TN 9 (08-12)
PR 08605.014 Hawaii
A. PR 12-114 Replacement Cards for Hawaii Children Under a Voluntary Foster Custody Agreement
DATE: June 29, 2012
In Hawaii, an unrevoked Voluntary Foster Custody Agreement between a child’s parent and the Hawaii Department of Human Services (DHS) is an acceptable document for purposes of establishing legal custody.
You have asked whether a Voluntary Foster Custody Agreement (Agreement) between a child’s parents and the Hawaii Department of Human Services (DHS) establishes the necessary relationship, custody or responsibility as required in the Program Operations Manual System (POMS) RM 10205.050(b)(3), for purposes of allowing DHS to apply for a replacement Social Security card for a child.
Yes. Under the terms of the Hawaii Child Protective Act, Haw. Rev. Stat. § 587A, et seq., an unrevoked Agreement confers foster custody on DHS. The Agreement constitutes the best available evidence of DHS custody during the 90-day voluntary foster custody period. Court documents evidencing custody would not exist during that period.
The State of Hawaii Department of Human Services, Social Services Division, Child Welfare Services Branch, sometimes seeks replacement Social Security cards for children in state custody. To establish relationship, DHS has, on many occasions, submitted an Agreement in support of its application for a replacement card.
The Agreement provides written consent by a person with legal and physical custody of a child, to place the child in foster custody of DHS for a period of 90 days. DHS uses the Agreement to quickly remove a child from an urgent situation.
You have advised that a Hawaii field office recently refused to accept the Agreement as proof of relationship because it is not a “court document” establishing custody. In addition, the Agreement forwarded to our office as a sample does not pertain to any active application before our field office. As such, this opinion considers in the abstract whether these Agreements establish relationship, custody and responsibility necessary for standing as a proper applicant.
1. Agency Regulations and Policy
Agency regulations provide that “[a]n individual needing a[n] [SSN] may apply for one by filing a signed form SS–5, ‘Application for A Social Security Number Card,’ . . . and submitting the required evidence.” 20 C.F.R. § 422.103(b)(1); see Social Security Act § 205(c)(2)(B)(ii) (requiring applicant to submit evidence of individual’s age, citizenship or alien status, and true identity, and evidence needed to identity any previously assigned SSNs). A “proper applicant” must complete and sign this form. See Programs Operations Manual System (POMS) RM 10205.010 (stating application for SSN card is filed if “the proper applicant completes and signs a paper Form SS-5”); see also RM 10205.025(C) (requiring SSA to return applications that are not from proper applicants).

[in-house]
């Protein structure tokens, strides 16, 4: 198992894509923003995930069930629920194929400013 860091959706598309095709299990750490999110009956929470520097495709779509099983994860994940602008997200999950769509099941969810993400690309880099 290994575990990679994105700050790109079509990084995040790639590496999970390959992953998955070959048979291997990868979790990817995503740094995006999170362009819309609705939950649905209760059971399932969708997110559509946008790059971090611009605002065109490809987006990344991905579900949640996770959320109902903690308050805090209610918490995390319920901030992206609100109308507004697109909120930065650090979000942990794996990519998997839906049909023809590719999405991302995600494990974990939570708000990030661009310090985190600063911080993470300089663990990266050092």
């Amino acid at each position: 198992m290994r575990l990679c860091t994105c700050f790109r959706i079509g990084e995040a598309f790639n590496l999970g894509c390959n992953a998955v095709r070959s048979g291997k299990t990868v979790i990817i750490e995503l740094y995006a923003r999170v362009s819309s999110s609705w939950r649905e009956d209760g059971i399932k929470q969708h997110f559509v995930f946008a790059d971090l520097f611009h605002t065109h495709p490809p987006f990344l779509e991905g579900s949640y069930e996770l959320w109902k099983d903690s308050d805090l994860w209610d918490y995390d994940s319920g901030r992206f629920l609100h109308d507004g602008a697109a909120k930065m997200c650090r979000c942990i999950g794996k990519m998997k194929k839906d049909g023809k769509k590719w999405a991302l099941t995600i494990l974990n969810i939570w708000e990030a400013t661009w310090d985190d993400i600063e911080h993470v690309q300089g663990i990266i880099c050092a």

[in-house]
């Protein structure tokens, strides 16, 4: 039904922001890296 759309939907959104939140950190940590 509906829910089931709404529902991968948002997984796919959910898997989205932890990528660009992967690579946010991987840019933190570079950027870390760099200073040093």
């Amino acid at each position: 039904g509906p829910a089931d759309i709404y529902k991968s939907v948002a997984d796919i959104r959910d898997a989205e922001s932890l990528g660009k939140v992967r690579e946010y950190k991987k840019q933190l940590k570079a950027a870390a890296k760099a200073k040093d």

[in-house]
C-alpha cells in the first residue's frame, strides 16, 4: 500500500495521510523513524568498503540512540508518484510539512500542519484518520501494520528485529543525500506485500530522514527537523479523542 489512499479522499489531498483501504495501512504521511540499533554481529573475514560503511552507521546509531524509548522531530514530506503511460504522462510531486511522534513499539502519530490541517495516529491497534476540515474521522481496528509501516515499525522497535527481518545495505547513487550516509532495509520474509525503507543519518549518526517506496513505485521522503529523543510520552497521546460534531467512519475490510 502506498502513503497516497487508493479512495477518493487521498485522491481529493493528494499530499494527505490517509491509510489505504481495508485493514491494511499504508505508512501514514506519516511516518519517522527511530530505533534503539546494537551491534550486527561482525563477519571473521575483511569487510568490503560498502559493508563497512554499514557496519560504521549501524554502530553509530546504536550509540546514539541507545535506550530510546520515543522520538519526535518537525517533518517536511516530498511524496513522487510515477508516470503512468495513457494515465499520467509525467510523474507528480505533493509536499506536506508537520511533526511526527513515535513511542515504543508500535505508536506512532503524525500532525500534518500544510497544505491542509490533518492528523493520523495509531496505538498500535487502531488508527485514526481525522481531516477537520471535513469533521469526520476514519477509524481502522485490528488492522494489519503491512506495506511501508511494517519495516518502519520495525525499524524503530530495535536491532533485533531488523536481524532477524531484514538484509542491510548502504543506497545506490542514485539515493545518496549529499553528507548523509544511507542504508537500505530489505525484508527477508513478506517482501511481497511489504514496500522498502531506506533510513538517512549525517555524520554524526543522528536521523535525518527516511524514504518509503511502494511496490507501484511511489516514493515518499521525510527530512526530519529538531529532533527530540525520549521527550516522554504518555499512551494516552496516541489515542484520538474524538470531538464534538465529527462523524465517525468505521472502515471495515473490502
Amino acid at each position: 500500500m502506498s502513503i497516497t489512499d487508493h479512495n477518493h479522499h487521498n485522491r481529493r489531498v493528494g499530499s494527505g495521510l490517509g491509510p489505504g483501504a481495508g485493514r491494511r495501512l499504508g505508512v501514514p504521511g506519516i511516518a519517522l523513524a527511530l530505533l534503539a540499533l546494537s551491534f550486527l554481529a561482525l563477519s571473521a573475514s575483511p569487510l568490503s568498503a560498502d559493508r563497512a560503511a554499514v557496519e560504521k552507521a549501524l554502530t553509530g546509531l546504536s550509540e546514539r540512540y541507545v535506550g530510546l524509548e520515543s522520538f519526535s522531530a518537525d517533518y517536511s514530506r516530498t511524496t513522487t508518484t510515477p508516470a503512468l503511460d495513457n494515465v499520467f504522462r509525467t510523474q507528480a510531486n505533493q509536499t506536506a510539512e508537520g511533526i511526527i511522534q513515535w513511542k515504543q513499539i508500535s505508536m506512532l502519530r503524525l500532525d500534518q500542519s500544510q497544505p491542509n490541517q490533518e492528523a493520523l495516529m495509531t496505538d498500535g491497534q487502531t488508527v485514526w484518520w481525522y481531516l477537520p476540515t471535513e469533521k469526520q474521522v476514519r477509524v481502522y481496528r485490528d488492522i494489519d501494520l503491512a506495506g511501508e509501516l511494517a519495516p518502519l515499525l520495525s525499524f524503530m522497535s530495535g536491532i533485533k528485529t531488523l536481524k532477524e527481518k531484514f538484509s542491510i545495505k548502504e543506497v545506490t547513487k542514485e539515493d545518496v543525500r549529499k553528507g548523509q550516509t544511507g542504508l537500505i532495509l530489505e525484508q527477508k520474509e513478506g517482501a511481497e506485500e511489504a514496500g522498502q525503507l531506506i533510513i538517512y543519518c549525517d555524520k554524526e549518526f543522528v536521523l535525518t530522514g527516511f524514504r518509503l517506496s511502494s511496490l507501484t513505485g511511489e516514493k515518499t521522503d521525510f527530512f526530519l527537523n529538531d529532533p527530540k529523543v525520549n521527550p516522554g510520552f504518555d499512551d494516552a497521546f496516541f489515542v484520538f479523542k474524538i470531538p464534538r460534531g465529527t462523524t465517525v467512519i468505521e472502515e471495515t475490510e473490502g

The agency has established a hierarchy regarding qualification as the “proper applicant” for an SSN on behalf of an individual who is unable to file an application. See POMS RM 10205.025(B)(3). The POMS establish the following order of priority, from highest to lowest, provided the applicant can show a relationship to and custody/responsibility for the individual:
(a) A court-appointed legal guardian (individual or other entity);
(b) A parent (natural, adoptive, or step) with custody of a child;
(c) An Administrator of an individual's (adult or child) estate;
(d) A brother, sister, grandparent, aunt, or uncle with custody of a child;
(e) A State agency (including State foster care and child-protective service agencies, State mental institutions or hospitals, or State adoption agencies) or a State-licensed agency (including State contractors and private adoption agencies) if it has legal custody of the individual (adult or child); or
(f) An individual who applies on behalf of another individual (adult or child) who can establish relationship and responsibility.
POMS RM 10205.025(B)(3). The agency considers someone lower on the list only when no one higher on the list of proper applicants exists, although exceptions may be made in extenuating circumstances with regional office approval. Id.
A state agency must establish relationship, custody, and responsibility for the child to be considered a “proper applicant.” POMS RM 10205.025(C). POMS provides that “court custody documents” giving a state agency custody of the child will successfully establish relationship, custody and responsibility. See POMS RM 10205.050(B)(3).
Thus, under agency policy, DHS is a proper applicant if it has legal custody of the child, has court documents establishing that custody, and no one of higher priority on the list exists.